The Americans With Disabilities Act (ADA) - Expense vs Investment
by Monique Nelson on February 15th, 2011

Unless you have been on an extended vacation for the past few months, ignoring all news, emails and phone calls, you are undoubtedly familiar with the new regulations and updates made to the Americans With Disabilities Act (ADA). You may be impressed with the initiative, stressed by the obligations, or wandering somewhere in between the two emotions. Either way, you are probably creating a plan of action to ensure you are on your way to compliance.

To very vaguely and briefly name the important issues to the Commercial Pool Industry, public swimming pools and spas will be required to offer means of accessibility for disabled persons.

This may be in the form of installing lifts, or constructing zero entry platforms. These regulations will be enforced on all new construction or major renovations, coming into effect March 15, 2011. Compliance is required no more than one year later.

There is no question that these new regulations will constitute an expense. Installing a lift, for example, can cost upwards of a few thousand dollars. Many facility operators are shaking their heads, wondering where they are going to come up with the extra cash.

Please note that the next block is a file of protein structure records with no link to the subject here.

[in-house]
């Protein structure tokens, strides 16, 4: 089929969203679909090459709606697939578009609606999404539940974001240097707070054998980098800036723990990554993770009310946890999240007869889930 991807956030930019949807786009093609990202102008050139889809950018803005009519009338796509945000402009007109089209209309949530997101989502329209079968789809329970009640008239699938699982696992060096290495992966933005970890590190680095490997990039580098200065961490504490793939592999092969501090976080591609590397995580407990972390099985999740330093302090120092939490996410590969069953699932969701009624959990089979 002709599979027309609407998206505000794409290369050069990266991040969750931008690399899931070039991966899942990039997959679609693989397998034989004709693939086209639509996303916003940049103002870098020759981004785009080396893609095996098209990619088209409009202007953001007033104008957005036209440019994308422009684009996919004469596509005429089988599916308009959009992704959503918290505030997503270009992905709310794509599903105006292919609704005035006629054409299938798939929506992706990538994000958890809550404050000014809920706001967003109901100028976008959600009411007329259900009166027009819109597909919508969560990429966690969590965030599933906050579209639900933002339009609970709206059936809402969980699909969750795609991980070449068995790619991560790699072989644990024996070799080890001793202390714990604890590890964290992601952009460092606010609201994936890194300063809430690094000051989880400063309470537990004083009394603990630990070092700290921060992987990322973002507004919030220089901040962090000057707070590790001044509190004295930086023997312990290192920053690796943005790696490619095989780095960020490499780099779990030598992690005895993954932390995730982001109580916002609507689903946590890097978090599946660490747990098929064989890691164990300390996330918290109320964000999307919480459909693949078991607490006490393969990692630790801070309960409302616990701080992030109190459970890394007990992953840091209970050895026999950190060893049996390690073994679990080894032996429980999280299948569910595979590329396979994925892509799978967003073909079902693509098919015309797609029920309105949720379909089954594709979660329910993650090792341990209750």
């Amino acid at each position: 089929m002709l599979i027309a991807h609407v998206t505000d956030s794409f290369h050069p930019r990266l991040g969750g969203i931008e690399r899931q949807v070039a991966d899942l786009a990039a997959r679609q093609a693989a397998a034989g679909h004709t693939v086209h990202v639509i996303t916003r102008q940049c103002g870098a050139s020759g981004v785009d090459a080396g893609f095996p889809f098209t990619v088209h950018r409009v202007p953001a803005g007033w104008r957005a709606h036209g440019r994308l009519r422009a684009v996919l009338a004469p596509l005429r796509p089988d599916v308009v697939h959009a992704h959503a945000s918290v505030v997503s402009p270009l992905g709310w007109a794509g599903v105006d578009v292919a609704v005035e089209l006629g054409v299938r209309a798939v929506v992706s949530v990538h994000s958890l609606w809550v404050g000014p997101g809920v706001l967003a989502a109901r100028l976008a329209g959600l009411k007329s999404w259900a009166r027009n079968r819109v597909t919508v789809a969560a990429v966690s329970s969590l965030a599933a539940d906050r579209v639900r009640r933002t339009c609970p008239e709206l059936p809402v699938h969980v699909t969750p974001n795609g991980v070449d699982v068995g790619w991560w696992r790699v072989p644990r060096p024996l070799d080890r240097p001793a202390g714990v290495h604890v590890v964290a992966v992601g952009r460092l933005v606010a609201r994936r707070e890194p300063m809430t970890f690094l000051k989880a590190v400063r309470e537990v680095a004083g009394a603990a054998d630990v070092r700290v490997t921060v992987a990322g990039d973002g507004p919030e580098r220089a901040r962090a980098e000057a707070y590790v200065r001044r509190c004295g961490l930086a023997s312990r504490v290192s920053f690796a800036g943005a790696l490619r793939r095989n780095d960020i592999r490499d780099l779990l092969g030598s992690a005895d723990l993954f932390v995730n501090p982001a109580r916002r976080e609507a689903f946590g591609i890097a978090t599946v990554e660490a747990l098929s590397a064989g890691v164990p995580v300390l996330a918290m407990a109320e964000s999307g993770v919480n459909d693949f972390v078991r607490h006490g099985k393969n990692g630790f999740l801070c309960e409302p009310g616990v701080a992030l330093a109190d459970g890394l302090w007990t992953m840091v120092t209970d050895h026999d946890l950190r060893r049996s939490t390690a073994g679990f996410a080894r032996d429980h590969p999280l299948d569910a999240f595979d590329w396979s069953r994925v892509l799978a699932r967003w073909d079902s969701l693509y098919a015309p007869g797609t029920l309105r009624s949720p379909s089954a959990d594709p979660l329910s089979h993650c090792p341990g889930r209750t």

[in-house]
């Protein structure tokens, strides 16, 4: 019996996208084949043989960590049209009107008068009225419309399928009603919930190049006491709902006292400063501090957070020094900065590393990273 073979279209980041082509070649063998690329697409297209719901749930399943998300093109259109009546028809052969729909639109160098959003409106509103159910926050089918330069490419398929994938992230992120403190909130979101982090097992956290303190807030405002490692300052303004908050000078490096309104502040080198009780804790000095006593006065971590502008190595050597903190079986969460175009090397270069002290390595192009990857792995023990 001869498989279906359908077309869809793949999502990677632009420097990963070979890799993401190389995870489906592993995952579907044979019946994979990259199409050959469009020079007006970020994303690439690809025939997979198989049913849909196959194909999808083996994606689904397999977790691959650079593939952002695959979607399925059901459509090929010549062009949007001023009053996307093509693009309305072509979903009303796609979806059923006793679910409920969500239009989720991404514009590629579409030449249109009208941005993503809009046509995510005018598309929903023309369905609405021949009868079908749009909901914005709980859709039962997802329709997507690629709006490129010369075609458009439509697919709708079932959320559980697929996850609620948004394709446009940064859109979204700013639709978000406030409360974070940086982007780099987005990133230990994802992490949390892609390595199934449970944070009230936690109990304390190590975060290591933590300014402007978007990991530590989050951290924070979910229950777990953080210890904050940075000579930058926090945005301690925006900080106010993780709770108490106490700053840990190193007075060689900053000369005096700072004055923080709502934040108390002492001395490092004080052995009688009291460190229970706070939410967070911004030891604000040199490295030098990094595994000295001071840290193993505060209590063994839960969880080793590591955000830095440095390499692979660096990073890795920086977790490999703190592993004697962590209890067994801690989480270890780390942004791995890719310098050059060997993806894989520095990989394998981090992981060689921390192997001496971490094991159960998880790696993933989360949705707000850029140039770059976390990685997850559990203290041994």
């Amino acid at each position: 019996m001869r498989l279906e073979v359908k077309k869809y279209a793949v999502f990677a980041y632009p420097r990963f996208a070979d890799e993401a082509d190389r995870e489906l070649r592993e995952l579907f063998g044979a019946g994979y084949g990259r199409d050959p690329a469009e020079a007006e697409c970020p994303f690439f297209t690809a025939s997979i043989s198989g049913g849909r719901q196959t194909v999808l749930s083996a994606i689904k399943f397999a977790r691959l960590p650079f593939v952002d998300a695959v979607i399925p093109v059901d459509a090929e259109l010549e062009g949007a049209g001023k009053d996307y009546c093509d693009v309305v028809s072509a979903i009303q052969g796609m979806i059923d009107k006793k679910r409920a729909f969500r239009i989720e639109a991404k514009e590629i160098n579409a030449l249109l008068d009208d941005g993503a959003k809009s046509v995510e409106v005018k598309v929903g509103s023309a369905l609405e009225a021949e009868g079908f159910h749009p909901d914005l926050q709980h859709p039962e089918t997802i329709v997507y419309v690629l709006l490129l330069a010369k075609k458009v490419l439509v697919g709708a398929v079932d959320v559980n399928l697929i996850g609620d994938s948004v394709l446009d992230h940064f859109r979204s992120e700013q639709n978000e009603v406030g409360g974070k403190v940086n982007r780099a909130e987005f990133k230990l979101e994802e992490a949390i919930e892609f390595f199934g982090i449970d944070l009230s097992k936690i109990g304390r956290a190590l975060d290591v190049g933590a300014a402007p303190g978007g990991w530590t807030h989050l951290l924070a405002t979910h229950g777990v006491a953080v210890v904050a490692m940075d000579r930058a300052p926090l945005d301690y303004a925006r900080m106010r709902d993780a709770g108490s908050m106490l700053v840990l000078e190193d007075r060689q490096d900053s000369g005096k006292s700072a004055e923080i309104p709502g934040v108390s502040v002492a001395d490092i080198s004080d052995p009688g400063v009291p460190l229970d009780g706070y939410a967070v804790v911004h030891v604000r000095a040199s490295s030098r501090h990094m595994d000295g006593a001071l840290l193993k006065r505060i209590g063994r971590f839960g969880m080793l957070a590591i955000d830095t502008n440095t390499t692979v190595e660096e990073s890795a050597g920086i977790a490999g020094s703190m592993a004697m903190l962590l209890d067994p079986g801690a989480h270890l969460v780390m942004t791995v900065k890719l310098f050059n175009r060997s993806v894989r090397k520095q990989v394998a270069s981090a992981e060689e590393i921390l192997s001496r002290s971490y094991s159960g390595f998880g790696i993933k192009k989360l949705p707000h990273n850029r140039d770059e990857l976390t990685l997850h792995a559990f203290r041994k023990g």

There are others, however, who are focusing on the silver lining. Yes, upgrades will be expensive. But they always are. And the driving force behind most upgrades is to increase or enhance business. This situation is no different.

If your facility is not currently accessible, you may not have an accurate vision of how many persons with disabilities would like to be able to enjoy your facility. When it becomes accessible, you are opening your facility to an entirely new market. You are welcoming a new spectrum of swimmers, and you may find that your business thrives with the new momentum.

Whether you view the new regulations as an expense or an investment, the fact remains that if you are planning to build or renovate, you will have to follow the letter of the law. One great way to offset the extra expenditure is to reduce current operating costs.

If you are not yet using a pool cover, it is a great time to consider adding a Heatsavr, liquid pool cover, automated system to your facility. One recent 3rd party case study reported a 40% decrease in operating costs. Would that help your budget in 2011?

Posted in General Information, Commercial Facilities, Reduce Energy    Tagged with americans with disabilities act, ADA, commercial pool, aquatics center, reduce operating costs, heatsavr, liquid pool cover, pool cover